Interactive wayfinding has rapidly advanced over the last 5 years, turning this now familiar technology into an amenity offered in a large number of populated areas, mostly including hospitals, colleges and malls.
Many of my previous posts are dedicated to features and functionality of wayfinding. Staff directories. Mobile availability. Internal message boards, event calendars and interactive scheduling. Emergency Alert system. The extended features that can be implemented are only limited to the imagination of the client.
In an age where convenience and overly abundant choices are key, we want to make sure that the public has every service at their disposal. But what about the minority? Those in wheel chairs and with other handicaps? The visually and auditory impaired? In earlier articles I mention the 508 compliance with our apps. Each app has designated features to meet the needs of the handicapped, whether it is directions specifically to wheel chair accessible entrances, or installing kiosks on site that are physically altered to make access easier; there are features specifically designed to ensure ease of use for those users.
Going above and beyond compliance and regulation, there are now touch responsive maps and models that speak upon touch and interaction. The Center for Inclusive Design and Environmental Access (IDeA) at the University at Buffalo and Touch Graphics, Inc. designed, fabricated, installed, a series of touch-responsive talking models for visually impaired travelers. The interactive models were placed in three locations frequented by blind staff and visitors: the Technology Center, Carroll Center for the Blind, Newton, Mass.; Chicago Lighthouse for the Blind; and Grousbeck Center, Perkins School for the Blind in Watertown, Mass.
Each talking map presents the spatial layout of its immediate surroundings in a multi-sensory format that is usable by everyone, with a particular emphasis on the needs of the blind. All three installations rely on capacitance sensing to measure multi-finger touches on opaque, textured surfaces and shapes. The need to sense touches against irregularly shaped surfaces requires a different approach compared to flat touchscreens. In these examples, conductive paint was applied to plastic forms produced by 3D printing or CNC milling. Rooms, buildings, walking paths, roads, bus stops, or other map features that react when touched are created as individual, electrically isolated painted regions. The regions are connected by thin wires to sensors housed in the pedestal, and a computer handles all interactions and displays relevant media stored as sound clips and visual imagery. The sensors use a patented method (Landau & Eveland, 2014) of measuring finger pressure, and software permits building staff to “tune” the model, equalizing trigger-thresholds for each zone, to produce a convincing illusion of pressure sensitivity. Through user testing, the developers optimized sensing algorithms to ensure that users with different degrees of hand strength and dexterity found the systems easy and enjoyable to use.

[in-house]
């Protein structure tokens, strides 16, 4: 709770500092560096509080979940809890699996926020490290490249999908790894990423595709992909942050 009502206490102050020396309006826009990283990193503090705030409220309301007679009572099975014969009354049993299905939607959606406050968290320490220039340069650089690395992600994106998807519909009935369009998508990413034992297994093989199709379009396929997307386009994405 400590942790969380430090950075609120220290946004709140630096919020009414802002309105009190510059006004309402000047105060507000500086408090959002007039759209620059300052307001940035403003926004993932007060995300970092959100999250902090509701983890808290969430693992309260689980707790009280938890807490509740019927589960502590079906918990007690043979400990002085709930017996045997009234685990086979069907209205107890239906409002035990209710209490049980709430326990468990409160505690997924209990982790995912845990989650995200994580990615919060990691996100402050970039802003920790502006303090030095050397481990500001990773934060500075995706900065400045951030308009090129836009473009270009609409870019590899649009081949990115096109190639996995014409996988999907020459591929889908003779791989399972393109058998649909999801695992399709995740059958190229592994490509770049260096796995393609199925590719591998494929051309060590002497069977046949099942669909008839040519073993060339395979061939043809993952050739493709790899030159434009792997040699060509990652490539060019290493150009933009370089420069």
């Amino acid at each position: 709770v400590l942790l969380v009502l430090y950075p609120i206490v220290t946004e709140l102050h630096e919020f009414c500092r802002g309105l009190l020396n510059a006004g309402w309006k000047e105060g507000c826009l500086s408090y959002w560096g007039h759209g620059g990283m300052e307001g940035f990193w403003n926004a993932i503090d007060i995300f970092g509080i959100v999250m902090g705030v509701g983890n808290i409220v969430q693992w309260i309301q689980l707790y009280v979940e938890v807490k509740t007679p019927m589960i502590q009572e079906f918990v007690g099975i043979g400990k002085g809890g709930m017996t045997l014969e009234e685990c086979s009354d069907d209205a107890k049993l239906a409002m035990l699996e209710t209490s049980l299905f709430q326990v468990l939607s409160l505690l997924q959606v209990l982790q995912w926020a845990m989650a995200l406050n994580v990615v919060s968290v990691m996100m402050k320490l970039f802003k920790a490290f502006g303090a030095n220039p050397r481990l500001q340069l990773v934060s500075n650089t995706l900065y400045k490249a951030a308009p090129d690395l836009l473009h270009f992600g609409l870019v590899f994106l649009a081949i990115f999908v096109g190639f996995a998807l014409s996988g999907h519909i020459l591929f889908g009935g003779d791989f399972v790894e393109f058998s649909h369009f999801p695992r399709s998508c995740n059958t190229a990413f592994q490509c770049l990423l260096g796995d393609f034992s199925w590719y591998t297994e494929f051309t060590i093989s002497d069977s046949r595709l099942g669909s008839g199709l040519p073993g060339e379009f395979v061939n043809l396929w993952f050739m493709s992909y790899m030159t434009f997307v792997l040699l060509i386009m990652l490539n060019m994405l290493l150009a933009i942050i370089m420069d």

This new app takes talking website made available to the visually impaired, to a whole different level. I am thoroughly impressed with the development, methods of design and the technology made available. However, I will say that given the strenuous design and development involved, this is not a cheap investment and will not be a solution for smaller budgeted organizations.
If this type of solution can be reduced in price, it might finally solve the problem of evacuation plans.
Absolutely. I found it interesting, but does seem to require a very high investment. Much the reason one of my companies released an app enabling location to build their own wayfinding at $49 a month. We always ran into that issue, with projects of this type being costly